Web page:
Overseas connections continued to develop, partly as a result of the Study Leave to which academic staff were entitled. I had spells of teaching at McGill University in Montreal, Curtin University in Western Australia, and the University of North Carolina, Chapel Hill. Towards the end of my time as Head of Department, my association with Poland was renewed through becoming involved in the development of the International Centre for Information Management, Systems and Services, originally at the Nicholas Copernicus University, Torun, but now an independent organization.
Since retiring my workload appears to have declined hardly at all, although the most onerous load, that of being responsible for others, has gone. I no longer have to negotiate for more staff, or defend staff against the depredations of the University, or ensure that they 'perform' as the University wishes. So the sleepless nights are fewer. However, I have two appointments that keep me busy: I am Visiting Professor at Leeds University Business School, jointly directing the AIMTech Research Group with Dr. David Allen. We are working, currently, in the area of mobile information systems, particularly in the emergency services, i.e., police forces, ambulance services and fire brigades. Our work largely involves the evaluation of pilot projects and surveys of the extent and nature of mobile technology implementations. A short article on our work appeared in Update in November, 2005. I have also jointly supervised a number of Ph.D. students with Dr. Allen.
My other appointment is as Senior Professor at the Swedish School of Librarianship and Information Science of Göteborg University and the Högskolan i Borås. Here, I have spent some time working with Ph.D. students, giving occasional lectures on the information management courses, and helping to develop research proposals. I also spent a couple of years working as an advisor to the Rector, on issues relating to topics such as 'Professional PhDs', the Bologna Accord, and strategic planning. I jointly supervise Ph.D. students and work research projects. The latter have included a European-funded project, EURIDICE and others mentioned below.
I was very much surprised, in October 2005, to learn that I was to be awarded an honorary doctorate by Gothenburg University for my work in Sweden over the past 25 years and especially for my work at the Swedish School. [The picture shows what might be called, 'the crowning moment' of my career ]
To this point, I have said nothing about my career as an editor and publisher, which began quite early on with an appointment as Deputy Editor for The Assistant Librarian, the small magazine published by the Association of Assistant Librarians (since 1997 the Career Development Group of the Chartered Institute of Library and Information Professionals, formerly the rather more succinctly named Library Association - looks as though the management consultancies have taken over, doesn't it?). However, back to the story: as Deputy Editor (or it may have been Assistant Editor), I was mainly responsible for managing the book reviews, although I also did a regular piece reviewing the literature of 'special librarianship', and a couple of items on two of the Powys brothers, Theodore Francis and Llewellyn, which failed to set the world of literary criticism alight! I can't remember when I gave up that position: it probably had something to do with my move into teaching, and it was some years before I ventured again, this time in collaboration with my colleague at Sheffield, Norman Roberts. We approached what was then Butterworths with the suggestion that the social sciences were beginning to attract information-related research and they bought the idea of a journal to be called, Social Science Information Studies, which saw its first issue in October 1980.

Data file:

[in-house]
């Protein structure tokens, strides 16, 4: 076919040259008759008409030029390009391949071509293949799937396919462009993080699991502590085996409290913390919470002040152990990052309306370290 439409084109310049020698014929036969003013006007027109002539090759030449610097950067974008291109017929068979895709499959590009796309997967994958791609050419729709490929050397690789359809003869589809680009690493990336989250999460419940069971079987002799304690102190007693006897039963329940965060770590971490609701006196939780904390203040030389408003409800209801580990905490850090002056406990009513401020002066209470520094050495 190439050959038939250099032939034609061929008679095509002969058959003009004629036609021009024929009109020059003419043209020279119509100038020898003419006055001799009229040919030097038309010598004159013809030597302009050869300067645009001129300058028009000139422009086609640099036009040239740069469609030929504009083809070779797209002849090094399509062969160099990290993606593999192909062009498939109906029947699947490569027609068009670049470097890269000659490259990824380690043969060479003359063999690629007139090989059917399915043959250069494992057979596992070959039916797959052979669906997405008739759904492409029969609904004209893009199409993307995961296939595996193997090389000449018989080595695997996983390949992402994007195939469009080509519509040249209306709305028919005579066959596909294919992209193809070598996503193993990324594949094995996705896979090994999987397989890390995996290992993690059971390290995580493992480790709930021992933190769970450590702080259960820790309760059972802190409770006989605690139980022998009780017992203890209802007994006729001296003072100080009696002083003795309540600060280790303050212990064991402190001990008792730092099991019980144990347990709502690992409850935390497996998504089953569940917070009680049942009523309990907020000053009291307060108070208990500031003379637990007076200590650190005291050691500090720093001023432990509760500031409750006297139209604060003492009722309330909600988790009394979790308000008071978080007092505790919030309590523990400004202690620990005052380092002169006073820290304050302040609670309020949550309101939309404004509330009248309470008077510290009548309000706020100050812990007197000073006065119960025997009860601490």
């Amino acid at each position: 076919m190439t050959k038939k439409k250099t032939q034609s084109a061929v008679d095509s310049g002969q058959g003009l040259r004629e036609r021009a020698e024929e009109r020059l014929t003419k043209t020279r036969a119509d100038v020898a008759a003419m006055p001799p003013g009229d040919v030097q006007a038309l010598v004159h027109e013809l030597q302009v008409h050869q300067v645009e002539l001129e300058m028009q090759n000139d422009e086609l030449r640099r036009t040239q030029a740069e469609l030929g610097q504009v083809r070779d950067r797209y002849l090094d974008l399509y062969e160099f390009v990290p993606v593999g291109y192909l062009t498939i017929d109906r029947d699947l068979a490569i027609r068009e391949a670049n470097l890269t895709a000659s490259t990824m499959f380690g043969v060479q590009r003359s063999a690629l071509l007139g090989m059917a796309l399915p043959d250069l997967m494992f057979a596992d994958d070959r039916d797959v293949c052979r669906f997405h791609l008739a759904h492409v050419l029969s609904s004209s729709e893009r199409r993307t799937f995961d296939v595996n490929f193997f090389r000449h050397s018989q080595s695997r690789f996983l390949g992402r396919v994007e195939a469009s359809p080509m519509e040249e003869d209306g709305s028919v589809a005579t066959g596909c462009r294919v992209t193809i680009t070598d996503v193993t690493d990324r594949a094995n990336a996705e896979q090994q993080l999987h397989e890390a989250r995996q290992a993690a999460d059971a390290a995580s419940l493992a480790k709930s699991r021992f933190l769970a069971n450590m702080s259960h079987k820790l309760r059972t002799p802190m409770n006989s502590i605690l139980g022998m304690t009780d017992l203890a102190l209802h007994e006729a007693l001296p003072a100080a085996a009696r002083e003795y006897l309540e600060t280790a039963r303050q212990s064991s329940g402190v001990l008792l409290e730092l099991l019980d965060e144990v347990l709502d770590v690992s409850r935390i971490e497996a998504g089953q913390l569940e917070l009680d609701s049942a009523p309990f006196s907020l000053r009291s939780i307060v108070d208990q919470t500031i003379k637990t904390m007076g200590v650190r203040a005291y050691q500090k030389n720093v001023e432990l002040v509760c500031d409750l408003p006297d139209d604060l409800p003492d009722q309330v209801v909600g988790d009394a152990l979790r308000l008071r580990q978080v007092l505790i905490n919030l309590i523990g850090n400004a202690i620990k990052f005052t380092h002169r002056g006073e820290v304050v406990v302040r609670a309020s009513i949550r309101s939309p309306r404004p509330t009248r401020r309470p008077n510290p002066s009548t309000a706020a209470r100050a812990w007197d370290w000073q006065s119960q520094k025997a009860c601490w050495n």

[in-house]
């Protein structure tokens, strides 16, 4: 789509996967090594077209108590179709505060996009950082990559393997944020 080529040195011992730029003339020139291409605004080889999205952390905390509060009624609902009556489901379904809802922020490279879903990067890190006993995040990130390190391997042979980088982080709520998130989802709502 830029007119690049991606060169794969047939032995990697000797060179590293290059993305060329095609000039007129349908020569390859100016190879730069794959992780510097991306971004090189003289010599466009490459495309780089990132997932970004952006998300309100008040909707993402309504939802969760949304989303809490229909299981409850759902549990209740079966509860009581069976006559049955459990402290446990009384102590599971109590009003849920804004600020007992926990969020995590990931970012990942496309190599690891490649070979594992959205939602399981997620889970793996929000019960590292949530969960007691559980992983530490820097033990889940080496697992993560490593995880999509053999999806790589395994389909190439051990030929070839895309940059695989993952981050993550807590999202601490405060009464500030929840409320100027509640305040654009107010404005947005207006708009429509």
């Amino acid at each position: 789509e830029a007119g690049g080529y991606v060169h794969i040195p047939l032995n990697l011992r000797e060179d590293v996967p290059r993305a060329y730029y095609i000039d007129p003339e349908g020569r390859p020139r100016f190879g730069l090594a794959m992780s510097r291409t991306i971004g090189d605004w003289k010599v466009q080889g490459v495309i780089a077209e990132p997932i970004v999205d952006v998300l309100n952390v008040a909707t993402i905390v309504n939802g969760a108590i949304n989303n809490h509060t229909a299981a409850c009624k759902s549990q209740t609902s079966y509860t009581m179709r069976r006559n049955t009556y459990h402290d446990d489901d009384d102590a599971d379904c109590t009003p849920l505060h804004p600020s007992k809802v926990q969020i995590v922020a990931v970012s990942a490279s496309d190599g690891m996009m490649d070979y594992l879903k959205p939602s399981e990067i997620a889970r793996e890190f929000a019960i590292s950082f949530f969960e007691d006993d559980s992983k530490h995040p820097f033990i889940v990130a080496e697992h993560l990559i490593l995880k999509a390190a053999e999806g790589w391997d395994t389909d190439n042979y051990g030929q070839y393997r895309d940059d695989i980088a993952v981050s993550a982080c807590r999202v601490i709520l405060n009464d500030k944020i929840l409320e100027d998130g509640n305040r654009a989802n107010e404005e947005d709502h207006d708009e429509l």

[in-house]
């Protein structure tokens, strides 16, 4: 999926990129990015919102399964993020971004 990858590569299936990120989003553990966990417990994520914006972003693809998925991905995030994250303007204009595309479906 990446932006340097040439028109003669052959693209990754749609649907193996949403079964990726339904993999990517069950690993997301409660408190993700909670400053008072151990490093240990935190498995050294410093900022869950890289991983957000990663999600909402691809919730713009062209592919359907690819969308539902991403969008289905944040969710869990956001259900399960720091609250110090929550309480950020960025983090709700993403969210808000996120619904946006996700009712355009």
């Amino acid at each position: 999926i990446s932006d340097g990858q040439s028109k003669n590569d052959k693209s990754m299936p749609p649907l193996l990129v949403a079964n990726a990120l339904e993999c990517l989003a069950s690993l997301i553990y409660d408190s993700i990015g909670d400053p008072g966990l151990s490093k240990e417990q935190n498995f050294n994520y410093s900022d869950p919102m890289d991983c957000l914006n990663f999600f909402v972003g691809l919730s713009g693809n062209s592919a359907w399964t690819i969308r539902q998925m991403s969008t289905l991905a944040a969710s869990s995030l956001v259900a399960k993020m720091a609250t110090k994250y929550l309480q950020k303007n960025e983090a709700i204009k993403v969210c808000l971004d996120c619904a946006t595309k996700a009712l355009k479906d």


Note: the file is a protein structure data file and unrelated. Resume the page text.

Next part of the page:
Our first Editorial in Social Science Information Studies began:
Social Science Information Studies has been established in the belief that exciting possibilities will accrue from the joint exploration of common interests by social scientists and information scientists. For much of its short life information science has been associated with, indeed characterized by, its concern with information problems in science and technology. These problems have been serious enough, and attractive enough, to engage the attention of many scientists, particularly (because of the tradition of organization of the literature of the field) chemists. In pursuing such interests, however, scientists have frequently had recourse to the methods of the social sciences rather than those of their own disciplines.
and for five years the journal pursued that agenda. By 1985, however, it had become evident that the surge in social science related research had not only peaked, but had declined. In both the USA and the UK conservative governments had come to power and the social sciences were not exactly their favoured areas of scholarship: in the UK Margaret Thatcher had famously said that she believed that there was no such thing as community and her Minister of Education, Sir Keith Joseph had pursued a campaign to force the Social Sciences Research Council to drop 'science' from its title on the grounds of his belief that there was no such thing as 'social science'. To its abiding shame, the SSRC caved in and became the Social and Economic Research Council.
These political influences clearly had their effect and information-related research in the social sciences declined, so Norman Roberts and I decided that a change of name and a change of target was necessary: following negotiations with publisher the International Journal of Information Management came into being, and continues to this day, as one of the leading journals in its field.
Pressure of work as Head of Department forced me to give up the Editorship of IJIM after a couple of years, although I have remained on the Editorial Board, and I imagined that my days of editing journals would be over. However, the advent of the World Wide Web presented new opportunities.